W3C home > Mailing lists > Public > xml-uri@w3.org > May 2000

Re: Fwd: Persistent caches - was: Are *relative* URIs as namespace nemes considered harmful?

From: Norman Walsh <ndw@nwalsh.com>
Date: 18 May 2000 11:38:05 -0400
To: xml-uri@w3.org
Message-ID: <877lcrg97m.fsf@nwalsh.com>
[This was just forwarded to me today; somehow I failed to join
this list earlier in the week, apologies for anything I take out
of context.]

>From: "Tim Berners-Lee" <timbl@w3.org>
>To: "Pawson, David" <DPawson@rnib.org.uk>, <xml-uri@w3.org>
>Date: Wed, 17 May 2000 18:57:56 -0400
>Subject: Persistent caches - was: Are *relative* URIs as namespace nemes 
>considered harmful?
[...]
>-----Original Message-----
>From: Pawson, David <DPawson@rnib.org.uk>
>To: xml-uri@w3.org <xml-uri@w3.org>
>Date: Wednesday, May 17, 2000 3:16 AM
>Subject: RE: Are *relative* URIs as namespace nemes considered harmful?
[...]
> >Borrowing from Norm Walsh, the debate seems to centre on
> >names and addresses, [1].
>
><rant>Norm's first reference is to my rant [2] about the illusion involved
>in
>naively dividing identifiers into "names" and "addresses".
>His paper suggests taking the XML community from the state of
>having a global namespace with an international body managing
>its delegation hierarchy and a set of time-tested protocols to manage
>its distributed catalog service to a state which Internet folks will
>recognize as the "/etc/hosts" level of civilization.  

I think your gloss of my article is inaccurate and misleading.
I never suggested catalog files as the appropriate, global
indirection mechanism for the web. I wrote the article to
describe a set of Java classes that I wrote for using catalog
files, so naturally the bulk of the article describes catalog
files. Catalog files are useful, indepedant of this debate or
either of our opinions on it.

The only reason that I made reference to your article, which *I*
did not catagorize as a rant, was to express that while I don't
think that names and addresses are the same thing, there are
others who do.

>(When the
>Internet was very young, my best beloved, then there were not very many
>nodes on it.
[...]
>But Norm prefers using that non-URI namespace, the FPI. Because why use a
>great big deployed system when you
>only have a little problem?.... </rant>

[aside: I think your patronizing tone is inflammatory and offensive.]

FPIs are useful. They are clearly names and not addresses and
they are a widely deployed mechanism for reference documents in
a system-independent manner. However, I think URNs are just fine
for that purpose too, and I don't have a strong feeling one way
or the other about FPIs vs. URNs.

I would very much like to see a widely deployed URN resolution
mechanism that did not rely on catalogs.

But I have completely lost patience with the use of URLs as
names.  I am just sick and tired of manually editing system
identifiers because I have DTDs or Schemas stored in a different
location than my colleages or because I don't want to wait for a
*static* document that *I've already got on my local system* to
come to me over my 28.8 link to the outside world.

>FPIs are not in the universal information space of the web.  This means they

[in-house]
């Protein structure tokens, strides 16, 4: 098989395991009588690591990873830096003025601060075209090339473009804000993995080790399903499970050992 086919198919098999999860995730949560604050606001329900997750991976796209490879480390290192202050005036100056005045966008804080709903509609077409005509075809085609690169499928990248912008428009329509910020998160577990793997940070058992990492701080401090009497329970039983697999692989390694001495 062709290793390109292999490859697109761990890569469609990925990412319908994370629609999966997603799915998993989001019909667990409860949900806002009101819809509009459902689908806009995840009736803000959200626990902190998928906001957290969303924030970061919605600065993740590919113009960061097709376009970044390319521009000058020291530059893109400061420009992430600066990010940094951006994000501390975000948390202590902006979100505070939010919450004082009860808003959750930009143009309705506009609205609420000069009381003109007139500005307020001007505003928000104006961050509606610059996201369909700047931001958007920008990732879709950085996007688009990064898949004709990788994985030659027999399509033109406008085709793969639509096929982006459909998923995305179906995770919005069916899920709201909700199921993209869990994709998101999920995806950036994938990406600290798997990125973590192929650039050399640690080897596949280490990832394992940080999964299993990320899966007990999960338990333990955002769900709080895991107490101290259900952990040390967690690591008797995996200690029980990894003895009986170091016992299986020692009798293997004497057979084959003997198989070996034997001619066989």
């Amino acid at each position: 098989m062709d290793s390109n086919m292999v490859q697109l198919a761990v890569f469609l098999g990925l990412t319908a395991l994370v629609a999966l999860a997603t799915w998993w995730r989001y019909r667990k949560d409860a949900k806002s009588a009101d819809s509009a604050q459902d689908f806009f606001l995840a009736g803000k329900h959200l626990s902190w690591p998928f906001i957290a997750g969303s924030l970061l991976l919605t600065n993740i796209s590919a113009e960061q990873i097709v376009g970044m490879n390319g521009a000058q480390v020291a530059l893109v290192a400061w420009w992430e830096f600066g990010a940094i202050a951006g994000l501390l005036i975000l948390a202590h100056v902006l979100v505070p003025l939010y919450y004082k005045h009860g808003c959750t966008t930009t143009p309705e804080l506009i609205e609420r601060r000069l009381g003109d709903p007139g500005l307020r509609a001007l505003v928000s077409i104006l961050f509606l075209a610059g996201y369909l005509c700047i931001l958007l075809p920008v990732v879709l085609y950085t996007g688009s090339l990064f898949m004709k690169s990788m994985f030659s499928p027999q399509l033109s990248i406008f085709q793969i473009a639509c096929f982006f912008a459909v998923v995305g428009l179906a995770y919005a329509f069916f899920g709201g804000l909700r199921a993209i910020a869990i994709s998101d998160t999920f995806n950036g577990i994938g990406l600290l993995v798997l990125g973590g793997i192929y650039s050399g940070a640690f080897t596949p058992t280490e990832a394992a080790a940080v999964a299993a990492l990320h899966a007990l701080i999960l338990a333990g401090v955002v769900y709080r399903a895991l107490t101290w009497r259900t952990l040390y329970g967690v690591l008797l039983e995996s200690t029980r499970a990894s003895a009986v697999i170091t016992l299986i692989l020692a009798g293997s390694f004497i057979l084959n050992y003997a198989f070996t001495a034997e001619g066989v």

>are not as powerful. They cannot be used in so many ways.

What do you mean by "not in the universal information space of
the web."?  How are they abstractly less powerful? I don't see
how they are theoretically any less powerful. Catalog files are
(one example) of the clear ability to map from one space to the other.

>If the social conditions (control,
>persistence) are things
>this community really likes, then it would be quite simple to define a URI
>scheme fpi: which
>would fix this. 

A URN by any other name...

>That could easily become a W3C activity - so long as they
>could be justified
>as giving something which existing URI schemes don't.

It doesn't need to be a W3C activity, URNs are already fully
described by several RFCs. There's even a reasonable
registration authority in place.

> >If names are intended, then the string
> >value of an absolute uri is sufficient (ignoring the uniqueness debate).
> >If addresses are required, then a local resolution via a catalog would
> >suffice to convert the name into an address. A global solution
> >would then be available via the web without the catalog usage.
>
>Yes. This is true.   Many of the people I talk to assume this is the case.
>Some browsers keep such a catalog already, with actual local filenames
>completely hidden from the user.  I would recommend this solution for
>XML software in general.

That's part of the solution. One still needs a discovery mechansim.
Handed a name, you have to know who to ask for the address. (And there
could be several: the closest, the authoritative, etc.)

                                        Be seeing you,
                                          norm

-- 
Norman Walsh <ndw@nwalsh.com> | Why shouldn't things be largely absurd,
http://nwalsh.com/            | futile, and transitory? They are so,
                              | and we are so, and they and we go very
                              | well together.--Santayana
Received on Thursday, 18 May 2000 11:38:09 UTC

This archive was generated by hypermail 2.3.1 : Tuesday, 6 January 2015 20:32:42 UTC